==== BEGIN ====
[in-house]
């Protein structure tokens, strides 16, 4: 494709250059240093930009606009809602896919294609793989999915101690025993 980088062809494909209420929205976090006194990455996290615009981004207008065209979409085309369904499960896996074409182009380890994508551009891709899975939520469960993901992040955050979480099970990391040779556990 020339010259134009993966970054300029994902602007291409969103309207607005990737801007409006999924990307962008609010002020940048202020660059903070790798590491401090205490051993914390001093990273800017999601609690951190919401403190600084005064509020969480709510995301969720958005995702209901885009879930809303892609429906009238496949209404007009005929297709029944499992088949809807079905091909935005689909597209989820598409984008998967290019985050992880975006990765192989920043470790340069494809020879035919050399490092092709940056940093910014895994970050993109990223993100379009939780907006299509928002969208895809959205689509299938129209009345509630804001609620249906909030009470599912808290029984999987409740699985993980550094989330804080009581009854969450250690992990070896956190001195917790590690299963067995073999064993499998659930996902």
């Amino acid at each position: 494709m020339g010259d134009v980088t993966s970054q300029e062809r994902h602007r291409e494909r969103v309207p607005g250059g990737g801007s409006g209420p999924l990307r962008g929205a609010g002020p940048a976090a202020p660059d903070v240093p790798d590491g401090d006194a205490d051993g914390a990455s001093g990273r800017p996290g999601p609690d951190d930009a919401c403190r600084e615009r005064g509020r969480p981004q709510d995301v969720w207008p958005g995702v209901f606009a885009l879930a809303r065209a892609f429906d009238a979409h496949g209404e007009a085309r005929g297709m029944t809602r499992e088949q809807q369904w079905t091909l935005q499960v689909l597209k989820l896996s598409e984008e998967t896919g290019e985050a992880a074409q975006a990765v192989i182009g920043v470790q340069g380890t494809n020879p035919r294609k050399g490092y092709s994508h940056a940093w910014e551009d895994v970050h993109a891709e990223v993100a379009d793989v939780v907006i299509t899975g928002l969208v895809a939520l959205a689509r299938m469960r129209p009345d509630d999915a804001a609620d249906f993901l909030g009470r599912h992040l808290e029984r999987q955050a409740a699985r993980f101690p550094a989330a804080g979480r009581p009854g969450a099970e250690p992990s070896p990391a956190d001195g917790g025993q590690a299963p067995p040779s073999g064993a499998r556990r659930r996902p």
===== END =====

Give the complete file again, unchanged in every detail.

[in-house]
């Protein structure tokens, strides 16, 4: 494709250059240093930009606009809602896919294609793989999915101690025993 980088062809494909209420929205976090006194990455996290615009981004207008065209979409085309369904499960896996074409182009380890994508551009891709899975939520469960993901992040955050979480099970990391040779556990 020339010259134009993966970054300029994902602007291409969103309207607005990737801007409006999924990307962008609010002020940048202020660059903070790798590491401090205490051993914390001093990273800017999601609690951190919401403190600084005064509020969480709510995301969720958005995702209901885009879930809303892609429906009238496949209404007009005929297709029944499992088949809807079905091909935005689909597209989820598409984008998967290019985050992880975006990765192989920043470790340069494809020879035919050399490092092709940056940093910014895994970050993109990223993100379009939780907006299509928002969208895809959205689509299938129209009345509630804001609620249906909030009470599912808290029984999987409740699985993980550094989330804080009581009854969450250690992990070896956190001195917790590690299963067995073999064993499998659930996902």
């Amino acid at each position: 494709m020339g010259d134009v980088t993966s970054q300029e062809r994902h602007r291409e494909r969103v309207p607005g250059g990737g801007s409006g209420p999924l990307r962008g929205a609010g002020p940048a976090a202020p660059d903070v240093p790798d590491g401090d006194a205490d051993g914390a990455s001093g990273r800017p996290g999601p609690d951190d930009a919401c403190r600084e615009r005064g509020r969480p981004q709510d995301v969720w207008p958005g995702v209901f606009a885009l879930a809303r065209a892609f429906d009238a979409h496949g209404e007009a085309r005929g297709m029944t809602r499992e088949q809807q369904w079905t091909l935005q499960v689909l597209k989820l896996s598409e984008e998967t896919g290019e985050a992880a074409q975006a990765v192989i182009g920043v470790q340069g380890t494809n020879p035919r294609k050399g490092y092709s994508h940056a940093w910014e551009d895994v970050h993109a891709e990223v993100a379009d793989v939780v907006i299509t899975g928002l969208v895809a939520l959205a689509r299938m469960r129209p009345d509630d999915a804001a609620d249906f993901l909030g009470r599912h992040l808290e029984r999987q955050a409740a699985r993980f101690p550094a989330a804080g979480r009581p009854g969450a099970e250690p992990s070896p990391a956190d001195g917790g025993q590690a299963p067995p040779s073999g064993a499998r556990r659930r996902p």